I never thought I needed or wanted a yarn winder. I was happy enough with using yarn directly from the ball, or, when I had a hank to work from, sticking it on the back of a chair/around my knees/on my long-suffering husband’s outstretched arms and winding it by hand.
Then I went to Imagiknit on our trip to San Francisco and bought 4 large hanks of Madeline Tosh 4ply yarn. 4ply yarn in a large hank is a LOT of winding to do by hand, so I had a little play on their yarn winder and swift.
Immediately I knew I had to get my own. Having battled cats, arm ache, cutting off the circulation in my fingers and… some more cats when I used to hand-wind my hanks of yarn, using the yarn winder in Imagiknit was like seeing the light!
I immediately put a swift and winder on my wish list for when I returned to the UK. After a good look around online, I plumped for this (slightly retro-looking) yarn winder:
Alright, it’s not a looker like the beautiful wooden winder in Imagiknit, but it was really affordable, and it seems to be the only commonly available design on the market. Weird.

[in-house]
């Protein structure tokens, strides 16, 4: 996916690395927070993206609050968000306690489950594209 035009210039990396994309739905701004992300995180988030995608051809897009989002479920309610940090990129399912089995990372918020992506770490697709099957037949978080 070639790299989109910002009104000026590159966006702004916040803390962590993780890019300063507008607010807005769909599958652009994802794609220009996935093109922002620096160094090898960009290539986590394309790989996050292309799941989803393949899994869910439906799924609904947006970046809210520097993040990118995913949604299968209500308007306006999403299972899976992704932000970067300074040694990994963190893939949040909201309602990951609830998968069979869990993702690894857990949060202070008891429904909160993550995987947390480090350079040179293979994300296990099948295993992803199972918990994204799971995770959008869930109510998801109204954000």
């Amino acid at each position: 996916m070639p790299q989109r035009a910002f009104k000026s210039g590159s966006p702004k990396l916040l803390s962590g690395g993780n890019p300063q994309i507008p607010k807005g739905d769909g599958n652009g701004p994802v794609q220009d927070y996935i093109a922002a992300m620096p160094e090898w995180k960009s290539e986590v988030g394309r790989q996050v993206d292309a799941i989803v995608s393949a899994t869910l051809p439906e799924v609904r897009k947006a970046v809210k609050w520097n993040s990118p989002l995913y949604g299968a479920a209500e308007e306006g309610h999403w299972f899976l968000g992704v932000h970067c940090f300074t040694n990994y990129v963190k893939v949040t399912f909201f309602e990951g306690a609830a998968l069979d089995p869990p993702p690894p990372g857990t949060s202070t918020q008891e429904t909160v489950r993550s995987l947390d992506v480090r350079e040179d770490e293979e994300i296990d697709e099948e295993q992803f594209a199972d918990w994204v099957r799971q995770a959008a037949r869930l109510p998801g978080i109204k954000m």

I picked up this yarn winder from Amazon – it arrived quickly and required no assembly. It’s super easy to use. The red knob on the top moves the clamp which fixes it to your table, and the handle spins the winder itself.
I’m not going to lie – I’ve had a few issues with this winder. The yarn guide (the metal twist that sticks up on the opposite side to the handle) isn’t very stable at all, meaning I have to hold it in place as I wind. This is fine when I’m working with a swift, but it makes re-winding a ball really quite a struggle.
I’ve also had issues with the yarn disappearing under the platform of the winder and getting stuck in the gears. This is usually salvageable, but on one occasion it led to me having to cut and re-tie my yarn. Not ideal.
Despite all this, I’m getting a lot of use out of my cheap little winder and I would still recommend it as a nice starting point for winding your yarn. It’s a definite step up from my cat-riddled, arm-aching, circulation-cutting winding experiences of yore. And… yarn cakes are really pretty, so I’m going to keep on making them!
I’m not sure this is the last yarn winder I’ll ever buy, but I will say – I’m glad it was my first, and I plan to continue using it for a while yet!
Until next time,
Elsie Pop xx